Mets can't dare allow David Wright to get to free agency

David Wright needs just one RBI to pass Darryl Strawberry on the team’s all-time RBI list.

According to the New York Post, “Strawberry might appear at Citi Field during this homestand to honor Wright,” though, “a team official said a celebration involving Strawberry won’t come until after Wright moves alone into first place.”

Wright, who is batting .500, has reached base at least twice in nine straight games.

He is in the final year of a six year, $55 million contract he signed during the 2006 season. However, the team holds a $16 million option for 2013, which Wright can choose to void if he’s traded.

In the Daily News, Bill Madden writes:

[jbox color=”white”]”Whether he realizes it or not, Wright is starting to put pressure on Mets ownership to get negotiations going. … The Mets can’t afford to allow even the perception of him following Jose Reyes out the door. … No matter what, Wright is in a strong position.  There is a dearth of All-Star-caliber third basemen in baseball, and three of the wealthiest teams — the Phillies, Cubs and Dodgers — will be looking to invest there.  It all adds up to why the Mets cannot dare to allow him to get into a free agency situation after 2013.”[/jbox]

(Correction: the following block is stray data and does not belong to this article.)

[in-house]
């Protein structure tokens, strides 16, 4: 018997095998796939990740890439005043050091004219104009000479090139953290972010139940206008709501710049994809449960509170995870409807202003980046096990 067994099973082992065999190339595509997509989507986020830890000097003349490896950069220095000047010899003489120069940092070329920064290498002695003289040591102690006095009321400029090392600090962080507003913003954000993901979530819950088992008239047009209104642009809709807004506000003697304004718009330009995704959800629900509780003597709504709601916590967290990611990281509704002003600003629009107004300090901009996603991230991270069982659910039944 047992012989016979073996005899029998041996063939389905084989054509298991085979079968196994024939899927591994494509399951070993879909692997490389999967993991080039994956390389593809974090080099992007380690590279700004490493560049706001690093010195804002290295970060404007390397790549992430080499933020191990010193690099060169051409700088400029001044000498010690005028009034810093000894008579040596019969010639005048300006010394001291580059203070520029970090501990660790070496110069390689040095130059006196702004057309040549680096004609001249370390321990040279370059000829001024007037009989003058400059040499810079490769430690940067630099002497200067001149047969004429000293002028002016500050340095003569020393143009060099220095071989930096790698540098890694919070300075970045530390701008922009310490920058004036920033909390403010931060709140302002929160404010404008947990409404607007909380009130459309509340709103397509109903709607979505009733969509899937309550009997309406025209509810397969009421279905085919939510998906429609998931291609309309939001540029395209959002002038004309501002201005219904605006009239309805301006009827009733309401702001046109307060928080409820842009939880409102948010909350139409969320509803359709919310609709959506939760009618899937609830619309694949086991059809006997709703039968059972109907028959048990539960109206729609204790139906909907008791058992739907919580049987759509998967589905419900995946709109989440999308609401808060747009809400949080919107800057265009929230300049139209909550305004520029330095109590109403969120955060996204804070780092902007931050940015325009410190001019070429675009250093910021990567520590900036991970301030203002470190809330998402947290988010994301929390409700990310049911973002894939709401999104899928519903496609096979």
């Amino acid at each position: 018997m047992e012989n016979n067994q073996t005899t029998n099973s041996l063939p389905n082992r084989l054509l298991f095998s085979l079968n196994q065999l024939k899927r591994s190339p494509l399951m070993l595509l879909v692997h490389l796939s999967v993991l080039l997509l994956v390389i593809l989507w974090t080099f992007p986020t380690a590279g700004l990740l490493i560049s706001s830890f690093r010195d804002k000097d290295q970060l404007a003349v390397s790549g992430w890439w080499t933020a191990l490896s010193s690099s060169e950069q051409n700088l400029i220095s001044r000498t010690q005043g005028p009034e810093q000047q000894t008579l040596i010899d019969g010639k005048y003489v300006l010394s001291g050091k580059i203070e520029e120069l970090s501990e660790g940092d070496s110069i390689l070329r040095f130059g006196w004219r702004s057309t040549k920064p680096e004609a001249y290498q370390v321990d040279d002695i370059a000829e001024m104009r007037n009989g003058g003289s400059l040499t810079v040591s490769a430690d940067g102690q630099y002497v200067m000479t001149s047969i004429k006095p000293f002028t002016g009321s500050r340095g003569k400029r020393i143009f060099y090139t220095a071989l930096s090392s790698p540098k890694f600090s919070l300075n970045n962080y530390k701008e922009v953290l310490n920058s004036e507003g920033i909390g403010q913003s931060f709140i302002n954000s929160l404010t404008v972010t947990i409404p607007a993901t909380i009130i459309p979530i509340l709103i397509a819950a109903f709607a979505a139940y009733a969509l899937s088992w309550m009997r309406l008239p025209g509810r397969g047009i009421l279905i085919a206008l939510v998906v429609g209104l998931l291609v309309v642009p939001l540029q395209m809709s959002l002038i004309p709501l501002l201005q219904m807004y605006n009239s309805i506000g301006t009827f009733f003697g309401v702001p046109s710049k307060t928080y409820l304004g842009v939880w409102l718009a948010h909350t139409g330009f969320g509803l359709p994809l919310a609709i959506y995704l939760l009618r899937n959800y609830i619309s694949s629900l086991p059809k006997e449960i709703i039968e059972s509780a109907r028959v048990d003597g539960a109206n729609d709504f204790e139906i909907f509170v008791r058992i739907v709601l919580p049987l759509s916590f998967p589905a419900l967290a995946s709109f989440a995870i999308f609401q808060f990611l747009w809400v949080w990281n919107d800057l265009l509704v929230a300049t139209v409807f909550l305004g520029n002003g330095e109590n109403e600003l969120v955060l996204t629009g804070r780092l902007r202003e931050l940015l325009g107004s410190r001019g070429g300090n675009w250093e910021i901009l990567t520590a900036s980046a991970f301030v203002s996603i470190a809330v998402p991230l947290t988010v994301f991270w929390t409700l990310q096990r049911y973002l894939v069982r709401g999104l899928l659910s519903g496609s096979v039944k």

Earlier this week, Andy Martino of the Daily News said on Twitter that a contract extension between the Mets and Wright is not a ‘front-burner issue.’ However, a team source told Martino that he believes a deal will eventually be worked out.


Matthew Cerrone: It takes two to tango, though. And, if what Madden says is true about the Phillies, Cubs and Dodgers, and if Wright is confident in his health and production this season, why would he negotiate an extension right now (when he’s coming off back-to-back poor seasons and has just 34 at bats to show for 2012)?  Similarly, what do the Mets have to gain right now, as well?

The season just started. The team is playing mostly well, and there are very few negative storylines here, which is probably why some media people are framing the absence of a new contract as ‘inaction,’ or as if no deal means something is wrong. This way, a conflict can be manufactured and columnists and talk show hosts can have something to yell about. But, the reality is, it’s April and I’m sure BOTH sides want to let this play out a tad.

Personally, I want Wright here for as long as possible, and so I hope they work out an extension before this summer’s trade deadline. He and the team will be hammered with questions from media and pressure from fans in June and July if something doesn’t happen before that, as people speculate whether he’ll be traded. Frankly, I see ZERO chance Wright is traded (because it just makes no sense, for either team, given how he can void his option and become a free agent), but that certainly will not stop people from freaking out and talking about it like it could happen. So, why have to deal with that, when they could simply figure out an extension. But, first, let Wright show us and the team, and more importantly himself and the market, that he’s back, healthy, performing well and ready to pull in top dollar.


In a poll on MetsBlog last week, 58 percent of fans who votes said the Mets should look to sign Wright and keep him through at least 2017.